I created the hashtag #DontTellMeHowToDress, which has now become a proper social movement in Thailand and has gained international media attention as our answer to #MeToo. Since then I’ve teamed up with UN Women and local NGOs to create an exhibition showcasing victims clothing at the time of their assault, and other activities including self defense workshops, online content and an upcoming women’s march. I was been invited to take my initiative to the Philippines, which was very exciting.
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Honored to be one of the storytellers in a series of #equalitytalks hosted by @unwomen to mark 16days of activism against gender-based violence. Thank you for giving me the stage to share my journey as founder of the #donttellmehowtodress movement and thank you to all the other amazing and brave women who told their powerful stories. These are painful but necessary conversations to have in order to end the cycle of violence against women and girls. Because this is an issue that affects every single one of us in some way. We all have the power to make a difference. It’s in the words we speak, how we listen to and how we treat each other that determines the narrative of the future. #16daysofactivism #16days #unite #genderbasedviolence #norapeculture #novictimblaming #orangetheworld #metoo #timesup#hearmetoo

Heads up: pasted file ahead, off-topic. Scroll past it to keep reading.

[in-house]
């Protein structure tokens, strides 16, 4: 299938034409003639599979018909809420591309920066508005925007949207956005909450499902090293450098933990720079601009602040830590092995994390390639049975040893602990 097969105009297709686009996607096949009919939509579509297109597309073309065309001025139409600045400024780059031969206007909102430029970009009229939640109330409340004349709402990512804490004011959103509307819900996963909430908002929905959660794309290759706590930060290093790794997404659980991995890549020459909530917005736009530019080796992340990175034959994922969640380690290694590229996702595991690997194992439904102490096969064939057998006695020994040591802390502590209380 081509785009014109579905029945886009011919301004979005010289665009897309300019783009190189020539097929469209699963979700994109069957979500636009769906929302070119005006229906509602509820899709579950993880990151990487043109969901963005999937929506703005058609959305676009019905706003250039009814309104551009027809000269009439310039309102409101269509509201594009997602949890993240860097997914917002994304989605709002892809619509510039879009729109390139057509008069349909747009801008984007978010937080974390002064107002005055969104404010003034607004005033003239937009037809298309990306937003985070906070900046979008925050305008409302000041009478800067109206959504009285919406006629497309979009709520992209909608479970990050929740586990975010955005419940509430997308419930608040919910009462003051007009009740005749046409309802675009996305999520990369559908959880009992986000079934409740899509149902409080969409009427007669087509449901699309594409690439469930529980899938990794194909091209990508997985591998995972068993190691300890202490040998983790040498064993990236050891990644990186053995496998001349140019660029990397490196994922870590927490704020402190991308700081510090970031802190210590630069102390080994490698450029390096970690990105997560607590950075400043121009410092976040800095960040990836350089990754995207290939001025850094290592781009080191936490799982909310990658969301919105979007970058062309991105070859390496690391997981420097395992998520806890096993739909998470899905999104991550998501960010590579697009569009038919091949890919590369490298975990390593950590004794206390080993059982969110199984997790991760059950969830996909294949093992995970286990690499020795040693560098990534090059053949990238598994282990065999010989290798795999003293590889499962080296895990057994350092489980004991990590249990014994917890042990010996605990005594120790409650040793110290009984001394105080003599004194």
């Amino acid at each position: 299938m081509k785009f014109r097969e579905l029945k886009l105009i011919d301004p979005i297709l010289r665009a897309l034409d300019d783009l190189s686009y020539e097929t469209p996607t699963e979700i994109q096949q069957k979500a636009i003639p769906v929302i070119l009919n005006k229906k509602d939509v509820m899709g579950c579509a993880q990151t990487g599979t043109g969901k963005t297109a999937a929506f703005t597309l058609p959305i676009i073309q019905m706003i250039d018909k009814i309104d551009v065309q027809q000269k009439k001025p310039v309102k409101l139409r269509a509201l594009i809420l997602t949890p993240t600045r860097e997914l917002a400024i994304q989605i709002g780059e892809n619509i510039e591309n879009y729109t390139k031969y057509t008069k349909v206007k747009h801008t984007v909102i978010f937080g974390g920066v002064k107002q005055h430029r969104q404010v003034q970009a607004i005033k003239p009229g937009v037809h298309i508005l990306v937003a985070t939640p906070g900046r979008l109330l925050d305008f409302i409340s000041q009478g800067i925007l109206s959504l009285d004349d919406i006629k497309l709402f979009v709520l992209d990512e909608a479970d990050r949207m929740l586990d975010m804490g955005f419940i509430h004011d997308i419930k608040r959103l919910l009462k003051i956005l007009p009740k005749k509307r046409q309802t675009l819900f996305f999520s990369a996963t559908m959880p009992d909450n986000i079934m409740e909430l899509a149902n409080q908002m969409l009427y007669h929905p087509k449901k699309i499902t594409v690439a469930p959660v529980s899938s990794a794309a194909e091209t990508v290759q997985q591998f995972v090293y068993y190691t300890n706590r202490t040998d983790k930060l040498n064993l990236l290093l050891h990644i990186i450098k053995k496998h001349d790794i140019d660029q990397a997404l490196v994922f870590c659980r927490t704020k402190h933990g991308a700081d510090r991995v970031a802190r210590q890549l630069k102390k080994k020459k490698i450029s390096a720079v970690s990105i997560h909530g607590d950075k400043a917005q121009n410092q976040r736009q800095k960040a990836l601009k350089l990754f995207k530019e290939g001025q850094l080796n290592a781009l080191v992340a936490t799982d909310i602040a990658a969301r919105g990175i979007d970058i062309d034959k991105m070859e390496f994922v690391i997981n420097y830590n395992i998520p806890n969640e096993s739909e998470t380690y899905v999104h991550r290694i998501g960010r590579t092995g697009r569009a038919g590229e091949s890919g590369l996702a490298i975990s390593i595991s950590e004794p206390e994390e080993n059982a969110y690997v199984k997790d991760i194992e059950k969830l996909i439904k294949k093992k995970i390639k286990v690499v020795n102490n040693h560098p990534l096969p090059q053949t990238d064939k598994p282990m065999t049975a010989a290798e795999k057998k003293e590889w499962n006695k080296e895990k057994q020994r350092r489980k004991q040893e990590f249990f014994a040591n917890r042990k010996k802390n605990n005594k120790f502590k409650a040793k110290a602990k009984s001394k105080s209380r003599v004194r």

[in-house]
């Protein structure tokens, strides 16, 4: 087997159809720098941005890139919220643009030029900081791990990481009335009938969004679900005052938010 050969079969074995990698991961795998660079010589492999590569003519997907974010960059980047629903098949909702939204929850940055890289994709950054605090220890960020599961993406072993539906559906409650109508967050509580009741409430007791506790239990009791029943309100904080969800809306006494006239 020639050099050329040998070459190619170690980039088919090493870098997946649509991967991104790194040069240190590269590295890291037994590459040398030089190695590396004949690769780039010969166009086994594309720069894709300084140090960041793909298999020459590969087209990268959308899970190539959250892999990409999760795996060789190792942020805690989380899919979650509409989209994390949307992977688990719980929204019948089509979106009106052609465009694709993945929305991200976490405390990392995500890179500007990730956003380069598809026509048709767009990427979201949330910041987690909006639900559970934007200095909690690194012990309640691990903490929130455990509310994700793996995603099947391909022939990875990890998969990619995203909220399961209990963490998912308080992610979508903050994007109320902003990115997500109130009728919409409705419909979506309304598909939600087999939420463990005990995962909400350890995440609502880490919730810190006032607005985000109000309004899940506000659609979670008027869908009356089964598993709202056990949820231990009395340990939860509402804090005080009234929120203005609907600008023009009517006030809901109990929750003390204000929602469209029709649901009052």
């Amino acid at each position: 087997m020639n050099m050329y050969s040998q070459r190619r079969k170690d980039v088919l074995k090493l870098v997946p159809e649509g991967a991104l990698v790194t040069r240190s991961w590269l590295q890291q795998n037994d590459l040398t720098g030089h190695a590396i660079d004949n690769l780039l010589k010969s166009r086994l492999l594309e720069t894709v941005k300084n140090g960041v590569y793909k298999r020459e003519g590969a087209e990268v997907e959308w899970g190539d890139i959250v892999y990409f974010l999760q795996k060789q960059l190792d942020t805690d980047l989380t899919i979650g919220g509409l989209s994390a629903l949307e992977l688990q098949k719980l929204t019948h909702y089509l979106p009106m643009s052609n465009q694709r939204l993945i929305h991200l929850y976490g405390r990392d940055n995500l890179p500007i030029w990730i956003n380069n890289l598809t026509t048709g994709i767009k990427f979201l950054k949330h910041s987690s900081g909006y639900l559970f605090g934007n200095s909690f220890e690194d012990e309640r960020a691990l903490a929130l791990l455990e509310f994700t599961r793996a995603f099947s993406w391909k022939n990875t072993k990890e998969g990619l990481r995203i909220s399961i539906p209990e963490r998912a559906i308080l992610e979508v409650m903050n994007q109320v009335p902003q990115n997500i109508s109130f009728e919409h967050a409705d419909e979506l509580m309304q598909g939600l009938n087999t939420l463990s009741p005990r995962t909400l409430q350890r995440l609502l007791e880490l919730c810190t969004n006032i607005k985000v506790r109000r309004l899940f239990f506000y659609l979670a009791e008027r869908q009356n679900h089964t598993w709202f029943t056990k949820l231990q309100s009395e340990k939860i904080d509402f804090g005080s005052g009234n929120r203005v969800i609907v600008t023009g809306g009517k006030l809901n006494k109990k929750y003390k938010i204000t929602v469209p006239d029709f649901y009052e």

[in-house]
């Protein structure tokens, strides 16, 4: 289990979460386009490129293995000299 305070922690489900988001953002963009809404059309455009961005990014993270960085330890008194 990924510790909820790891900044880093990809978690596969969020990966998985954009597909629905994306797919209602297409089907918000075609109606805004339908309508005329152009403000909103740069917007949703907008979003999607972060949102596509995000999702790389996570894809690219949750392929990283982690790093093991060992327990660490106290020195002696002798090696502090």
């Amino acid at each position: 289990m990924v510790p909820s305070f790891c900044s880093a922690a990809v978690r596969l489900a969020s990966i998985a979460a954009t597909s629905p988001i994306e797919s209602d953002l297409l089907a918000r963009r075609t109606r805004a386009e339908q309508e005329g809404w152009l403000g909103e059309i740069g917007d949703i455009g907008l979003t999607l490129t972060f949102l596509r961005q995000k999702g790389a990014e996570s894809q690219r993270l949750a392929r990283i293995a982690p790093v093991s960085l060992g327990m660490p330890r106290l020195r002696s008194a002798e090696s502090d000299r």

Cindy up on stage, speaking up about this really important issue
In an age where women are getting their voices heard via social media and things like the #MeToo movement, do you see a shift in mentalities or is it still waiting to happen?
I do see a shift. If anything, I see more women taking to their own platforms to speak up and speak out against gender bias and even sharing their own stories of harassment and assault which will only help to empower other women to do the same. At the same time we still have a long way to go to shift the current attitudes of the traditional patriarchal society to one that fosters gender equality and mutual respect.
As women we’ve all been told what to wear, what to do or how to act based on social conventions. Has there been any one moment (or moments) that has personally occurred to you which made you go “Hey, this is ridiculous!”?